Religion Under Fire

It was bound to happen eventually. Perhaps it is even surprising that it took so long. Yesterday, Mitt Romney’s religion came under fire in a major way for the first time this political season. At the Values Voter Summit in Washington, the pastor of a Dallas megachurch fired away at Mitt Romney and Mormonism. A Perry supporter, Jeffress described Romney in the following affectionate terms, “I do think that, again, he’s an immoral person…But being a fine person with a great family and great values does not get you to heaven.”

When asked to qualify his remarks, Jeffress labeled Mormonism a “cult.” He went on to say that, ‘It is only faith in Jesus Christ…that qualifies you as a Christian.” Of course, by that metric, the Church of Jesus Christ of Latter-day Saints should pass with flying colors. But, as many will point out,  Mormons also profess a faith in men like Joseph Smith and regard as gospel several texts that are not part of the traditional biblical canon.

Whatever the case, it is not entirely obvious what Mormonism is. After all, the LDS Church is not particularly transparent. Church services, for example, are forbidden to non-members. But this is a debate for theologians in an ivory tower, not for politicians and preachers on a political stage. And although the Perry campaign distanced itself from Jeffress’ remarks, he did not go so far as to denounce them as he should have.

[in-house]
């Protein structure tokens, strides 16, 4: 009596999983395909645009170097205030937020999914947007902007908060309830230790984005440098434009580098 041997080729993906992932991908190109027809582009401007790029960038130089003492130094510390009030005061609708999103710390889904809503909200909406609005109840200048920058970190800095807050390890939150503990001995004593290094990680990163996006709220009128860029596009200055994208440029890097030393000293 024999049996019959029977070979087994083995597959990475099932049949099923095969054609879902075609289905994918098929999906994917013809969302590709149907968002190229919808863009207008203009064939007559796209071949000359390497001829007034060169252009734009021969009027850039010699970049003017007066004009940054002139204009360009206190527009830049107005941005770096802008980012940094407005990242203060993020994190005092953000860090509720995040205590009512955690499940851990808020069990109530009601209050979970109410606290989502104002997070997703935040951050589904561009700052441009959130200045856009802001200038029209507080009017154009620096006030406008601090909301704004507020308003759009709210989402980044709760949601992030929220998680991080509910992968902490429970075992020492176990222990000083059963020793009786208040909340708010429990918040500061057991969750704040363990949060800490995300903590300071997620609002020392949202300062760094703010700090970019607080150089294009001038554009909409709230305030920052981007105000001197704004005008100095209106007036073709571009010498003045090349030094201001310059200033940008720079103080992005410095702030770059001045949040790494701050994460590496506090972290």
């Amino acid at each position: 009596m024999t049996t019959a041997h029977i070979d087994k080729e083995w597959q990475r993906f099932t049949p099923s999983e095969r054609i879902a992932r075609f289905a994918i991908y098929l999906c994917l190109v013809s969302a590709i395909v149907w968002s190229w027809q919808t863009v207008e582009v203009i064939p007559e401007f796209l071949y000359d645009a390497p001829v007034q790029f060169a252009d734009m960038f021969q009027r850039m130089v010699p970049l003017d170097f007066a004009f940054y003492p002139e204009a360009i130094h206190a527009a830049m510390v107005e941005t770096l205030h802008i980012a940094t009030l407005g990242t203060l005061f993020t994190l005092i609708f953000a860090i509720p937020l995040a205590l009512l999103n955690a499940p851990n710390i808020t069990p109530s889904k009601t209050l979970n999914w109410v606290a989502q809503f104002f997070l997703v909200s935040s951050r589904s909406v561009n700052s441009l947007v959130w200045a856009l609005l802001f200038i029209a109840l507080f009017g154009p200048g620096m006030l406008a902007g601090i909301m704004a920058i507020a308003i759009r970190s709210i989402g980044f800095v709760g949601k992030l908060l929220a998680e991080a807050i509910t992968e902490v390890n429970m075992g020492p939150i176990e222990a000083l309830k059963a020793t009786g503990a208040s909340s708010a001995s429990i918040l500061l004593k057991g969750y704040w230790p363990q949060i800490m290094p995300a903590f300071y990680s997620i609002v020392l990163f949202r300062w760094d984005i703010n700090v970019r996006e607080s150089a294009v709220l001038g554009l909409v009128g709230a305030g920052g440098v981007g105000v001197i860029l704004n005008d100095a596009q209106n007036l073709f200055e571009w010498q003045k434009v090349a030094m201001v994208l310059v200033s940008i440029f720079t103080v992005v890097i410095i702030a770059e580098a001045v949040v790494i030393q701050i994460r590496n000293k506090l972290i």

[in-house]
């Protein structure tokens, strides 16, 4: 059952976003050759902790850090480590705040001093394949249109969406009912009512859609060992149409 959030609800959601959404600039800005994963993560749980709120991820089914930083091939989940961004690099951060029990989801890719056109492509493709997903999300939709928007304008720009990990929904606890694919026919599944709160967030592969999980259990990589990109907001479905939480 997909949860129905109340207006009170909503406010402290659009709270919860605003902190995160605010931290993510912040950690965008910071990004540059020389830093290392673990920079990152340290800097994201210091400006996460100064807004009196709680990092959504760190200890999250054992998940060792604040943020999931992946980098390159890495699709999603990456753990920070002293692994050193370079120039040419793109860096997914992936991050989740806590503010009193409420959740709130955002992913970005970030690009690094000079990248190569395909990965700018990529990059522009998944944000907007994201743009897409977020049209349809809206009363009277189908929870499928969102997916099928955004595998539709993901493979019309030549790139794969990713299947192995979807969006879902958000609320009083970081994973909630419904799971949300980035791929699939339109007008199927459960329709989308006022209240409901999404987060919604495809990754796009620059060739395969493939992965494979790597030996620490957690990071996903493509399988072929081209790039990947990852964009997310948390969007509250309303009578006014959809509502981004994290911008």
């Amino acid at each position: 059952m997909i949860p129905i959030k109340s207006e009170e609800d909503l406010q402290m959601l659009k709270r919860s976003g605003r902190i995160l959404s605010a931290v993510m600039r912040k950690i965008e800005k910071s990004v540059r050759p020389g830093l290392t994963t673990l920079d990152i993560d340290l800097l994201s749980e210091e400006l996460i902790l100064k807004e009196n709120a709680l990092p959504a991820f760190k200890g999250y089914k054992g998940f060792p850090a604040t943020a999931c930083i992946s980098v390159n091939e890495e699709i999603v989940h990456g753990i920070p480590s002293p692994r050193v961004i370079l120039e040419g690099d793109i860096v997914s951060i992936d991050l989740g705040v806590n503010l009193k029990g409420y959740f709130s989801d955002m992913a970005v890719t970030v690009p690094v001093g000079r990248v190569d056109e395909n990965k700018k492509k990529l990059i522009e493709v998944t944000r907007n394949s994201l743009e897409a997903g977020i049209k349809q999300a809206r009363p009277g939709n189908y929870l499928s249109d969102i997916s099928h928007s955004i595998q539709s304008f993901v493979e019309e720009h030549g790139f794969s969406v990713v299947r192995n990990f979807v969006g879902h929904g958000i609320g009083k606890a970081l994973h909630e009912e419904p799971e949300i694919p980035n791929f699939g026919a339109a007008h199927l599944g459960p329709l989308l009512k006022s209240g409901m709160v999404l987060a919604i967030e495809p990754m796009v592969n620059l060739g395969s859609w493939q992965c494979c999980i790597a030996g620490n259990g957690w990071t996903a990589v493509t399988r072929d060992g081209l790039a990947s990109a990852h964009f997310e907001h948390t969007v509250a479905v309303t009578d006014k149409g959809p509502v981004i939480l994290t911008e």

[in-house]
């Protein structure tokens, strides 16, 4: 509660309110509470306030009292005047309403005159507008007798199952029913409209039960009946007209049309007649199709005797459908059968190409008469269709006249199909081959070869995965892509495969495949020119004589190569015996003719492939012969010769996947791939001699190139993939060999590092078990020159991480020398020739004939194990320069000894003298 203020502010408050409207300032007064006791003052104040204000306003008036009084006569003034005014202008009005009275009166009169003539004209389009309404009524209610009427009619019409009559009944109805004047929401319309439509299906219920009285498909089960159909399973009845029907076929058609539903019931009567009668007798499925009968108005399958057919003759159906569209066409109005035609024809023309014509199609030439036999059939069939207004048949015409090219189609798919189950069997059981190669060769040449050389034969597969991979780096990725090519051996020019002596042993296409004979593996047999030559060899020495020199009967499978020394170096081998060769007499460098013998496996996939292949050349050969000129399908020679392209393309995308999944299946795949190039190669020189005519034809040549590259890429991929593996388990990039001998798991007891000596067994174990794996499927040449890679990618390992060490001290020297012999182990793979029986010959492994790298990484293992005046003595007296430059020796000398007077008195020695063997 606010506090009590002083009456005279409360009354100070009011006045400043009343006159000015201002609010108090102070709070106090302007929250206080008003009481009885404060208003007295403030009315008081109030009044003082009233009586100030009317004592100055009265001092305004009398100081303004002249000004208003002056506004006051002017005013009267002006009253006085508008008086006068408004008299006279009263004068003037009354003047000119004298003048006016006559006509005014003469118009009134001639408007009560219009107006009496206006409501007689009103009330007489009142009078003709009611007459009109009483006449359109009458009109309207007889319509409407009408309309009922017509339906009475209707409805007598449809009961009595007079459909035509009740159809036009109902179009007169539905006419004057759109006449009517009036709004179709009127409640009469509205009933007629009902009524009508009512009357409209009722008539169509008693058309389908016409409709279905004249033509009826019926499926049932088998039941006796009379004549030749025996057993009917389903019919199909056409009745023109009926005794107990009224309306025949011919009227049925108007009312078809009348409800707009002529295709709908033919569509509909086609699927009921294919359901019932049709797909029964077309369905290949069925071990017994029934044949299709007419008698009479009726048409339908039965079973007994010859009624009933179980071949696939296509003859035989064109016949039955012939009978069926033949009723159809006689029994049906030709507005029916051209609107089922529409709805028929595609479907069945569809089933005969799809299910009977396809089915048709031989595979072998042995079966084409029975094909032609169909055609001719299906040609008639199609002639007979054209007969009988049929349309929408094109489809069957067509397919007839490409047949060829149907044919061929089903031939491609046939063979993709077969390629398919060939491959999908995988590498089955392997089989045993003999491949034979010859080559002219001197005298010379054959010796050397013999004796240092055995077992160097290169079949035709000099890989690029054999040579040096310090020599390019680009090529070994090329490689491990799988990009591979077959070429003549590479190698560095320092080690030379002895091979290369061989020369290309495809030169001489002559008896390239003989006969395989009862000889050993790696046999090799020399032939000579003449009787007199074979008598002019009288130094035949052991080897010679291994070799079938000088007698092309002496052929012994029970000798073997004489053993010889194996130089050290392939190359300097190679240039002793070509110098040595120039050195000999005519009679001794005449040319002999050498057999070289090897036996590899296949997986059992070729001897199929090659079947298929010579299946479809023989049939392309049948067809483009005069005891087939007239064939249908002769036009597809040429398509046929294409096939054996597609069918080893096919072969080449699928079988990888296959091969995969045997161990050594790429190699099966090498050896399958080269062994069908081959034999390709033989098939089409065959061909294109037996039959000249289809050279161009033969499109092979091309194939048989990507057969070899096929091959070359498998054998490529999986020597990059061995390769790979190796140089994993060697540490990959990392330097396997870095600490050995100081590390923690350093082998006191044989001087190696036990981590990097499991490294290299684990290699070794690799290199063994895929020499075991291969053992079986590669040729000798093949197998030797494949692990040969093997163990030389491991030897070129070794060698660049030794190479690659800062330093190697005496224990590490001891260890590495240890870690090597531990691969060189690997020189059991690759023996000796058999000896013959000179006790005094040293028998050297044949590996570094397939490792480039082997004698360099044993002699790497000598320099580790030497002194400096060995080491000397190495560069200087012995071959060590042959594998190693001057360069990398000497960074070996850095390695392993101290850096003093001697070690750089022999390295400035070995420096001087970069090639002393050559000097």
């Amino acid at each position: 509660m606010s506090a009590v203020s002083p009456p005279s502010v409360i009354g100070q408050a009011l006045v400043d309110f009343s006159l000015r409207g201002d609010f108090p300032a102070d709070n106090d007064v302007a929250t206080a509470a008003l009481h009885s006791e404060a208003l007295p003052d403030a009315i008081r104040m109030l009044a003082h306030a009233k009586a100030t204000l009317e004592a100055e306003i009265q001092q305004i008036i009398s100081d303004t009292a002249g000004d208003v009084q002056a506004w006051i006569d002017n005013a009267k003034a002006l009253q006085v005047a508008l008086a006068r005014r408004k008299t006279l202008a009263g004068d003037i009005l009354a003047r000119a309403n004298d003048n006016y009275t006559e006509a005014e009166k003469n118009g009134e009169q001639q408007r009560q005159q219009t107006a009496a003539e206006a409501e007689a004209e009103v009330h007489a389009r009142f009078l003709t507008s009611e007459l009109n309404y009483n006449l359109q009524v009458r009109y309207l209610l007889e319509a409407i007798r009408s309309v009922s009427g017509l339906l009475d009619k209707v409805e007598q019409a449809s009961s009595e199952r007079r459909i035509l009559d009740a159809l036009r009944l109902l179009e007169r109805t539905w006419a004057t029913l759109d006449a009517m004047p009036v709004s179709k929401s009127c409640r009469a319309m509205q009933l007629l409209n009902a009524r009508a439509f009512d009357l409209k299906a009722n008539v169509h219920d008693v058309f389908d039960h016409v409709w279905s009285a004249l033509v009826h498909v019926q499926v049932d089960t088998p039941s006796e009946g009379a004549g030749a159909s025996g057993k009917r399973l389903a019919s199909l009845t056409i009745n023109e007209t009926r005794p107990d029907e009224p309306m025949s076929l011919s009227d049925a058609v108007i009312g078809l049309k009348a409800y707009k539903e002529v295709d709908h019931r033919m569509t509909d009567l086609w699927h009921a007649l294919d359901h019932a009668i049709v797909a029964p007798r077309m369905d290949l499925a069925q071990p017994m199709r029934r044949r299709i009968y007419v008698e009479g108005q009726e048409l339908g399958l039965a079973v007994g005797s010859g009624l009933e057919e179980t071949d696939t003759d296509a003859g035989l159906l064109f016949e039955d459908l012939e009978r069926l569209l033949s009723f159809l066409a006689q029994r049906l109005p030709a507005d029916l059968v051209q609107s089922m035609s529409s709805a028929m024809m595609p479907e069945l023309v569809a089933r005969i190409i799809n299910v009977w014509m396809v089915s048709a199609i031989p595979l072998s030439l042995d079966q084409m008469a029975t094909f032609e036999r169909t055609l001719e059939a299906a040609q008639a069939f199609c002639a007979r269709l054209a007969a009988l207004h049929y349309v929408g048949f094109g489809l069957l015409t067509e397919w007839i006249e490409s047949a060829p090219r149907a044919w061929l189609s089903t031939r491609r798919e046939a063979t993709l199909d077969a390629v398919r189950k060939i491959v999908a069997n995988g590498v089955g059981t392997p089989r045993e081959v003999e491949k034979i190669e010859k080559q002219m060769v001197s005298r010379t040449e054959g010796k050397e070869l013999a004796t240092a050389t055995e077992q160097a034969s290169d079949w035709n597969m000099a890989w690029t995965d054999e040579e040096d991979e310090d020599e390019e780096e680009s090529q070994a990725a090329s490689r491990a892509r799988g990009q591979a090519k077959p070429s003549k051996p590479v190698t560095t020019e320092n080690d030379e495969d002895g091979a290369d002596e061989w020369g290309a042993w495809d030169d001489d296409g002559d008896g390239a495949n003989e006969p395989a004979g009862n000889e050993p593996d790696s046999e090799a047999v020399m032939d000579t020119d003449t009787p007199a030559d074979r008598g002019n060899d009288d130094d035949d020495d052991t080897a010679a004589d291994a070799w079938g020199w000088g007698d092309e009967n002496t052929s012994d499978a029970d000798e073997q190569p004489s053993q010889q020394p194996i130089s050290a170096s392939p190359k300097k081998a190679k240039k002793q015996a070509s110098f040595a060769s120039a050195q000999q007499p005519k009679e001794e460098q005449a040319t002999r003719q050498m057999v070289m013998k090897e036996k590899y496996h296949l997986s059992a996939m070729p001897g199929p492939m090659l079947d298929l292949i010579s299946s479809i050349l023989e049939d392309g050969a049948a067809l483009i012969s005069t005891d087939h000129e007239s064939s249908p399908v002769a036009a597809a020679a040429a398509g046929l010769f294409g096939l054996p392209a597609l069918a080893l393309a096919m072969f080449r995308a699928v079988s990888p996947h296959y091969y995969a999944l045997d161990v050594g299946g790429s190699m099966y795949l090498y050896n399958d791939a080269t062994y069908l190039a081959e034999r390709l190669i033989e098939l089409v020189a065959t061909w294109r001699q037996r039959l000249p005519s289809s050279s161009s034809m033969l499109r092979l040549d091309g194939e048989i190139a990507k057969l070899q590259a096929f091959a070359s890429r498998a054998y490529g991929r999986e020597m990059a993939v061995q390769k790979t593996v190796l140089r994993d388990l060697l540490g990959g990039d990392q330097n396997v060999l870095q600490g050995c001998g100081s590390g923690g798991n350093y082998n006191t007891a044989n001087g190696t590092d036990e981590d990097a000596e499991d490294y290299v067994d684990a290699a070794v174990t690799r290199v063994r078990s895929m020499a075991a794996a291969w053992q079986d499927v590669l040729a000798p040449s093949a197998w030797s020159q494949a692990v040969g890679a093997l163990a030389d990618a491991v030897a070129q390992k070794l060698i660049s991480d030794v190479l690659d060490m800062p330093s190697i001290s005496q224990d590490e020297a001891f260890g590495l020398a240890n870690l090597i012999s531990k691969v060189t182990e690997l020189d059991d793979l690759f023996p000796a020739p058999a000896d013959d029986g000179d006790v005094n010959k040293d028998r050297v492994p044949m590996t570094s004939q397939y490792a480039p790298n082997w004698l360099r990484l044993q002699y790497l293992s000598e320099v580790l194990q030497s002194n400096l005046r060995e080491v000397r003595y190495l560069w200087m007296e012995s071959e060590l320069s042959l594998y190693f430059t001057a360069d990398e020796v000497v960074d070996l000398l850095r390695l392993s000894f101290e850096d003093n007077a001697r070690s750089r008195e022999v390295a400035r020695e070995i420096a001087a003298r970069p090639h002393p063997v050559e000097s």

This morning, Romney was the last to speak at the Values Voter Summit. Many were wondering if he would address the attack. Yes and no, it turned out. Romney did eventually get to the point, but he failed to offer a direct rebuttal. He simply reminded the audience that, “Poisonous language doesn’t advance our cause. It’s never softened a single heart nor changed a single mind…The task before us is to focus on the conservative beliefs and the values that unite us.”

It is indeed a shame that we have come to expect our political debate to always trace back to religion. Though Mormonism is the fastest growing faith in the U.S., it will be a long time, if ever, that they will be accepted without inquisition. Until then, however, Romney might be wise to be a bit more assertive. The core principles of Mormonism are like those of any Christian denomination. Were Romney to spend five minutes explaining them, it might go a long way towards easing voters, many of whom have been swayed by the ignorant likes of Pastor Jeffress.

Thomas L. Hauch